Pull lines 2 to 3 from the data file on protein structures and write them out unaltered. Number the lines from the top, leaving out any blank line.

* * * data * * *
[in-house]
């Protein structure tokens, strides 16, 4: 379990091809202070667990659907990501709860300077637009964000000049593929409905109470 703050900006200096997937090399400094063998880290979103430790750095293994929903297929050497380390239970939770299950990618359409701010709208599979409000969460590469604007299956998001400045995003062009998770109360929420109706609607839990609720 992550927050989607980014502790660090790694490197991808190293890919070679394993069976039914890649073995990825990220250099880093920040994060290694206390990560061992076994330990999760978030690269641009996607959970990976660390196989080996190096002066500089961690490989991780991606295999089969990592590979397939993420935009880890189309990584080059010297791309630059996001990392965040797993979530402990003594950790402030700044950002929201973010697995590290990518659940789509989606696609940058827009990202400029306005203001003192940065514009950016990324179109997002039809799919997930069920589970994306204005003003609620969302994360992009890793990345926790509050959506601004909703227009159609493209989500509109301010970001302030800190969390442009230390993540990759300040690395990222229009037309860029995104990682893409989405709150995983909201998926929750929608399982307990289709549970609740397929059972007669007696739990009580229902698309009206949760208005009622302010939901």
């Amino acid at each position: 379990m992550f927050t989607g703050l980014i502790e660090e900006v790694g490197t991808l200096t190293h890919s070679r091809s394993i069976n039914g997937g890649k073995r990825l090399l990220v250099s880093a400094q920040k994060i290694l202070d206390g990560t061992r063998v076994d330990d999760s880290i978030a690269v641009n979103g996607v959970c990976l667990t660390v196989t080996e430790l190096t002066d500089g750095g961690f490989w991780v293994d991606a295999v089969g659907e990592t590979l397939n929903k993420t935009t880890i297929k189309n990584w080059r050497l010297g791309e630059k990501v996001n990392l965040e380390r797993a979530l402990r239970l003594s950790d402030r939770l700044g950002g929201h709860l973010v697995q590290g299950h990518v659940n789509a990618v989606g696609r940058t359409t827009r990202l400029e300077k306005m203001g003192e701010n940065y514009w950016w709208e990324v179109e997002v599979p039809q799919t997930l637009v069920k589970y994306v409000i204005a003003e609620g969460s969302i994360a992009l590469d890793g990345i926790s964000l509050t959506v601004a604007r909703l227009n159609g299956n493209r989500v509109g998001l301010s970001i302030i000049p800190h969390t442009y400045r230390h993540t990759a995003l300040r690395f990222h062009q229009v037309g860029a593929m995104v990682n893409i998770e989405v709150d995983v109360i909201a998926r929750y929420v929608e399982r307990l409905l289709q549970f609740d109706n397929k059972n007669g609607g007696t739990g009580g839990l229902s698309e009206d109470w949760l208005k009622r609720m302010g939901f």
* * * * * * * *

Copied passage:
């Protein structure tokens, strides 16, 4: 379990091809202070667990659907990501709860300077637009964000000049593929409905109470 703050900006200096997937090399400094063998880290979103430790750095293994929903297929050497380390239970939770299950990618359409701010709208599979409000969460590469604007299956998001400045995003062009998770109360929420109706609607839990609720 992550927050989607980014502790660090790694490197991808190293890919070679394993069976039914890649073995990825990220250099880093920040994060290694206390990560061992076994330990999760978030690269641009996607959970990976660390196989080996190096002066500089961690490989991780991606295999089969990592590979397939993420935009880890189309990584080059010297791309630059996001990392965040797993979530402990003594950790402030700044950002929201973010697995590290990518659940789509989606696609940058827009990202400029306005203001003192940065514009950016990324179109997002039809799919997930069920589970994306204005003003609620969302994360992009890793990345926790509050959506601004909703227009159609493209989500509109301010970001302030800190969390442009230390993540990759300040690395990222229009037309860029995104990682893409989405709150995983909201998926929750929608399982307990289709549970609740397929059972007669007696739990009580229902698309009206949760208005009622302010939901």
């Amino acid at each position: 379990m992550f927050t989607g703050l980014i502790e660090e900006v790694g490197t991808l200096t190293h890919s070679r091809s394993i069976n039914g997937g890649k073995r990825l090399l990220v250099s880093a400094q920040k994060i290694l202070d206390g990560t061992r063998v076994d330990d999760s880290i978030a690269v641009n979103g996607v959970c990976l667990t660390v196989t080996e430790l190096t002066d500089g750095g961690f490989w991780v293994d991606a295999v089969g659907e990592t590979l397939n929903k993420t935009t880890i297929k189309n990584w080059r050497l010297g791309e630059k990501v996001n990392l965040e380390r797993a979530l402990r239970l003594s950790d402030r939770l700044g950002g929201h709860l973010v697995q590290g299950h990518v659940n789509a990618v989606g696609r940058t359409t827009r990202l400029e300077k306005m203001g003192e701010n940065y514009w950016w709208e990324v179109e997002v599979p039809q799919t997930l637009v069920k589970y994306v409000i204005a003003e609620g969460s969302i994360a992009l590469d890793g990345i926790s964000l509050t959506v601004a604007r909703l227009n159609g299956n493209r989500v509109g998001l301010s970001i302030i000049p800190h969390t442009y400045r230390h993540t990759a995003l300040r690395f990222h062009q229009v037309g860029a593929m995104v990682n893409i998770e989405v709150d995983v109360i909201a998926r929750y929420v929608e399982r307990l409905l289709q549970f609740d109706n397929k059972n007669g609607g007696t739990g009580g839990l229902s698309e009206d109470w949760l208005k009622r609720m302010g939901f």